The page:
It is difficult for me to understand why so many Christians don’t seem to have caught on to this fact. Perhaps it is because they read here and there without ever reading through a whole book of the Bible. Perhaps it is because of outside helps that purport to explain the Bible. Reference books can be helpful, but one should never put too much confidence in them.

The Bible explains itself. There are symbols that have the same meaning whenever they appear. The more you read, the clearer the meaning becomes. There are threads of meaning that can be followed through the whole Bible. Many Bible stories are impressive and meaningful to a small child, yet there are depths to those stories that can never be fully plumbed in a lifetime of Bible study.

One of the workshop leaders at the Inscribe Christian Writers Conference recommended the Dictionary of Biblical Imagery. The editors of this book attempt to trace the continuity of images and themes throughout the Bible. I like the approach of this book, yet I’m not going to say that they got everything just right – none of us ever do. This is a good book for the serious student of the Bible, and for those who have never caught on to the idea of how the themes and images of the book are woven together so tightly from beginning to end.

This is a big book, over 1,000 pages. Beware of shipping costs if you try to buy it online. I ordered mine from Kennedy’s Parable in Saskatoon. The price was higher than buying it online, but there were no shipping costs.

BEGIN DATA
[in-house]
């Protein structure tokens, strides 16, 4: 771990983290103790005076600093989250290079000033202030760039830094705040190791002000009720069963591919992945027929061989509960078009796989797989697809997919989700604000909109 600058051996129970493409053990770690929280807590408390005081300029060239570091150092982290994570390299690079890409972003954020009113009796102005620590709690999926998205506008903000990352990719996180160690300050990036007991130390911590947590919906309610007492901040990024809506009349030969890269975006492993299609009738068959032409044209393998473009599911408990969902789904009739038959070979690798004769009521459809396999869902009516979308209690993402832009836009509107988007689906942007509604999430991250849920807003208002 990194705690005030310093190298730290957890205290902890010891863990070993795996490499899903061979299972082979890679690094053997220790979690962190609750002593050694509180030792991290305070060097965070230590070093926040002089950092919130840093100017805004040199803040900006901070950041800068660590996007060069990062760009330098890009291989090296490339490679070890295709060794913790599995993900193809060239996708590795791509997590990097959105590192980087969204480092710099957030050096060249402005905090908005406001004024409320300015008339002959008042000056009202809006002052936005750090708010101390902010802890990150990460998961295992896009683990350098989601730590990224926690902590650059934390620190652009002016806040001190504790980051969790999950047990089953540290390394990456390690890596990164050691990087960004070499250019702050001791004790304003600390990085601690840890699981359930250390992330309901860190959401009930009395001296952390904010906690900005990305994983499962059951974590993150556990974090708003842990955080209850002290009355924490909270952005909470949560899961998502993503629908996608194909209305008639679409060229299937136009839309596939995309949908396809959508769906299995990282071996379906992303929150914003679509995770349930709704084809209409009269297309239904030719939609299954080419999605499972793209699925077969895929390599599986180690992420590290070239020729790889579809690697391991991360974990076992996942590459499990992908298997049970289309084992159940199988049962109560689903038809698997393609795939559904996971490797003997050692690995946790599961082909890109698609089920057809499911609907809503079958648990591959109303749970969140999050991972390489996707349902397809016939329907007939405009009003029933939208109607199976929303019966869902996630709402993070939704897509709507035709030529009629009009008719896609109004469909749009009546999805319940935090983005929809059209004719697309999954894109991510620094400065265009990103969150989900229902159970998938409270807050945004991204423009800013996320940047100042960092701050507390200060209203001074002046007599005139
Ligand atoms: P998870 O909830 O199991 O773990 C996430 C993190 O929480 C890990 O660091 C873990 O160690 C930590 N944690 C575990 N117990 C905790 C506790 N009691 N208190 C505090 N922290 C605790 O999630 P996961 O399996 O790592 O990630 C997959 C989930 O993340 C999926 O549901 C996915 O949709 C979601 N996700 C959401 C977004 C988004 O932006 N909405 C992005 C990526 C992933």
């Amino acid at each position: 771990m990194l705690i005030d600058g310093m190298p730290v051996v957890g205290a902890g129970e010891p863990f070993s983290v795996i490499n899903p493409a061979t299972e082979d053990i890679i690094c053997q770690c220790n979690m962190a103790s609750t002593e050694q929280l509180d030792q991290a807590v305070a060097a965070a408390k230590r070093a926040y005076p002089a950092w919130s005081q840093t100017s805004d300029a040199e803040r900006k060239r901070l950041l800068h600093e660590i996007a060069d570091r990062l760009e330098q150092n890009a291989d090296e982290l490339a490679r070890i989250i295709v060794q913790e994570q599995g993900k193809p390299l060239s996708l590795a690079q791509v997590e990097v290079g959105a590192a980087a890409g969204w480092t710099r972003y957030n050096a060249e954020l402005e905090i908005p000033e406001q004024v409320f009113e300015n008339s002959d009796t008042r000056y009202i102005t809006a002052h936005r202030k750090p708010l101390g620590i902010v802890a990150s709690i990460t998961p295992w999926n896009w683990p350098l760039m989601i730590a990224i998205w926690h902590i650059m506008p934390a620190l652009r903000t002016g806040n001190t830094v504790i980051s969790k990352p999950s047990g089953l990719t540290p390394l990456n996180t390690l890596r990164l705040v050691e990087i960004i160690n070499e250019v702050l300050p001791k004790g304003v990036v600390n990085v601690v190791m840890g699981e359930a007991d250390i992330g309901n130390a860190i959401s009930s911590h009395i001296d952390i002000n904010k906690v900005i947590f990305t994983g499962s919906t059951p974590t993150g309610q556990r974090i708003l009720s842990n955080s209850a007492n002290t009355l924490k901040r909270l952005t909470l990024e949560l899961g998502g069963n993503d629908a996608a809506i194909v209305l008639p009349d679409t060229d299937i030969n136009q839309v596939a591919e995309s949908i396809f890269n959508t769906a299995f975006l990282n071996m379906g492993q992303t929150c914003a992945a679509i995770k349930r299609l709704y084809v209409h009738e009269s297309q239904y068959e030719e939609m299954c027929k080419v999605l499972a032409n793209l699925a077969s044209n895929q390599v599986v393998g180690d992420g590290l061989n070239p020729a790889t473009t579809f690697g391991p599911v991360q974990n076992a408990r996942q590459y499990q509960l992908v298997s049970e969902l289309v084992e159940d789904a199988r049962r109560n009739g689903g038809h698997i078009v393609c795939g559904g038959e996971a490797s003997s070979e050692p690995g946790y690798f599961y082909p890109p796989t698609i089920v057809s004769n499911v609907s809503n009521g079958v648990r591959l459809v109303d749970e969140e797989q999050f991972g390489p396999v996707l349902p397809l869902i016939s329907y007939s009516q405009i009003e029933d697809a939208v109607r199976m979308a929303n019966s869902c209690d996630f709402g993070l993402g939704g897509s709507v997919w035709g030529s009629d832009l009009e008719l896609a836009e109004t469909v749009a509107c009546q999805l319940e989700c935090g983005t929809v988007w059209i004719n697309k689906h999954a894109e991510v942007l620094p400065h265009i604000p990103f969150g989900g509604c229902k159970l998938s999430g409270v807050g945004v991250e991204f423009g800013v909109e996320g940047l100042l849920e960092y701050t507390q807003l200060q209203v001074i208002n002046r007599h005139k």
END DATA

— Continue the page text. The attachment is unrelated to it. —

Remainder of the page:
Dictionary of Biblical Imagery, General Editors: Leland Ryken, James C Wilhoit, Tremper Longman III.  © 1998 InterVarsity Christian Fellowship

Learning the craft of writing

The child that was myself was born with a little talent, and I have worked hard, hard, hard to shape it. Yet even this could not have made me a writer, for there is no book can tell anything worth saying unless life itself has first said it to the person who conceived that book. A philosophy has to be hammered out, a mind shaped, a spirit tempered. This is true for all of the craft. It is the basic process which must happen before literature can be created.

Talent is Not Enough, Mollie Hunter on writing for children, © 1976 Mollie Hunter, published by Harper & Row

I’ve always been writing – school assignments, letters, business reports, historical articles. I’ve always aspired to become a serious writer. I’m 73 now, I don’t suppose I have that many years left to attain that level. I’ve belonged to a writing group, attended writers’ conferences, read all kinds of books for writers. When do I stop learning and start doing? The reality is that they are not mutually exclusive, one learns more  by doing than by studying.

I’ve always known what I want to write, but it’s taken me a long time to see how to write in a way that will capture the interest of other people and not be combative or abrasive. I think I am finding my way to do that.  Part of that is what Mollie Hunter describes as hammering our a philosophy, shaping the mind and tempering the spirit.